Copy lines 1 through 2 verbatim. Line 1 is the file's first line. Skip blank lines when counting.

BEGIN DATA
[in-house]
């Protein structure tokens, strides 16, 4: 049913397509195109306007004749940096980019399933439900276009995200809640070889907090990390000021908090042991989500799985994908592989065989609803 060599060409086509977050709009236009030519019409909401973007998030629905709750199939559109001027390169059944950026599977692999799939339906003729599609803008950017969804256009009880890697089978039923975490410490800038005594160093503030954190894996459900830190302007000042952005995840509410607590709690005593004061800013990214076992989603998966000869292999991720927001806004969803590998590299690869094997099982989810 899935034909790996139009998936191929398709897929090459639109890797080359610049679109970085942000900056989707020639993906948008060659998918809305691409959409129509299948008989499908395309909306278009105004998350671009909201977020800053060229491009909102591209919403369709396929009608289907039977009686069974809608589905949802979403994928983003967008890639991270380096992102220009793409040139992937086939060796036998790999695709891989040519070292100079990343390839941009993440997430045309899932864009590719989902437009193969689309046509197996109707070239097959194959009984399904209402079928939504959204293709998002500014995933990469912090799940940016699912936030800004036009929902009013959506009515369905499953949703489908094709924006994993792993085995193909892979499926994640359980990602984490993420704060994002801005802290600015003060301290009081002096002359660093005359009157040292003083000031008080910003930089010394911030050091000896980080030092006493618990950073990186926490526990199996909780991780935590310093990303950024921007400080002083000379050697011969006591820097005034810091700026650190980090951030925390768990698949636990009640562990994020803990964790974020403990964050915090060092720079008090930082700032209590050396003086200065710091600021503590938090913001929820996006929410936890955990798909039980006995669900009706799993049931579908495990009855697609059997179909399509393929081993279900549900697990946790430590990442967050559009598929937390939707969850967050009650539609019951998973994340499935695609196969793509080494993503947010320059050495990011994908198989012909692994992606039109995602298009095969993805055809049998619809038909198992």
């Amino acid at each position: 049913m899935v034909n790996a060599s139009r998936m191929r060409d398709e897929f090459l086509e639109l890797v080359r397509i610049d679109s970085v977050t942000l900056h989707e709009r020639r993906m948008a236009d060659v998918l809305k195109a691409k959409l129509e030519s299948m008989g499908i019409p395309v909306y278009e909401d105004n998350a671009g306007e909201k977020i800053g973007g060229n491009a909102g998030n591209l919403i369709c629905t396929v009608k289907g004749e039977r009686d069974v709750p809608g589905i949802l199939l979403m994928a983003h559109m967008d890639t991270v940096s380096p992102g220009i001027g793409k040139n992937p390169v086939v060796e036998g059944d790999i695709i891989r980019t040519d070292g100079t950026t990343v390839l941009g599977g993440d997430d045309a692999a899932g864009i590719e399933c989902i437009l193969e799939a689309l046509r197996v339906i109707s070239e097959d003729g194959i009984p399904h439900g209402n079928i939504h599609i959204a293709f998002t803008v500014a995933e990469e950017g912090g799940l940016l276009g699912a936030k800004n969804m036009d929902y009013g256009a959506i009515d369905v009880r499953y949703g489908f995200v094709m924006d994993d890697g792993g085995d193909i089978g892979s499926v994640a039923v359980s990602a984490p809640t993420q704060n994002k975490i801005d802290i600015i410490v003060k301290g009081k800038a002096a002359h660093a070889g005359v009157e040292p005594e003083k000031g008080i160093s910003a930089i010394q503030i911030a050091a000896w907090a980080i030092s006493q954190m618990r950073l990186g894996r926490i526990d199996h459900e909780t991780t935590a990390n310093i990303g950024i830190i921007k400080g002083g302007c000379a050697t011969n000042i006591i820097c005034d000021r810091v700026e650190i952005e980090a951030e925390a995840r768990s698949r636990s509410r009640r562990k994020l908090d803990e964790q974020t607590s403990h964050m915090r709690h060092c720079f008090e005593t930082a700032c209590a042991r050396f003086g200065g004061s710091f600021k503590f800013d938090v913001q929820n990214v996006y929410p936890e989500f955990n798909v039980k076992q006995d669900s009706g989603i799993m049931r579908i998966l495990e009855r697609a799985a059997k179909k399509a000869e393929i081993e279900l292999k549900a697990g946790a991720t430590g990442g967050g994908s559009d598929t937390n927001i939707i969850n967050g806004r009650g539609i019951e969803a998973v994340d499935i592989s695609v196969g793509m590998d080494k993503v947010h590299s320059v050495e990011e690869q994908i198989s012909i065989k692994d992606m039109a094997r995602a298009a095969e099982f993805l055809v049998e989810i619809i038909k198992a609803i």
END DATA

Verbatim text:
[in-house]
């Protein structure tokens, strides 16, 4: 049913397509195109306007004749940096980019399933439900276009995200809640070889907090990390000021908090042991989500799985994908592989065989609803 060599060409086509977050709009236009030519019409909401973007998030629905709750199939559109001027390169059944950026599977692999799939339906003729599609803008950017969804256009009880890697089978039923975490410490800038005594160093503030954190894996459900830190302007000042952005995840509410607590709690005593004061800013990214076992989603998966000869292999991720927001806004969803590998590299690869094997099982989810 899935034909790996139009998936191929398709897929090459639109890797080359610049679109970085942000900056989707020639993906948008060659998918809305691409959409129509299948008989499908395309909306278009105004998350671009909201977020800053060229491009909102591209919403369709396929009608289907039977009686069974809608589905949802979403994928983003967008890639991270380096992102220009793409040139992937086939060796036998790999695709891989040519070292100079990343390839941009993440997430045309899932864009590719989902437009193969689309046509197996109707070239097959194959009984399904209402079928939504959204293709998002500014995933990469912090799940940016699912936030800004036009929902009013959506009515369905499953949703489908094709924006994993792993085995193909892979499926994640359980990602984490993420704060994002801005802290600015003060301290009081002096002359660093005359009157040292003083000031008080910003930089010394911030050091000896980080030092006493618990950073990186926490526990199996909780991780935590310093990303950024921007400080002083000379050697011969006591820097005034810091700026650190980090951030925390768990698949636990009640562990994020803990964790974020403990964050915090060092720079008090930082700032209590050396003086200065710091600021503590938090913001929820996006929410936890955990798909039980006995669900009706799993049931579908495990009855697609059997179909399509393929081993279900549900697990946790430590990442967050559009598929937390939707969850967050009650539609019951998973994340499935695609196969793509080494993503947010320059050495990011994908198989012909692994992606039109995602298009095969993805055809049998619809038909198992």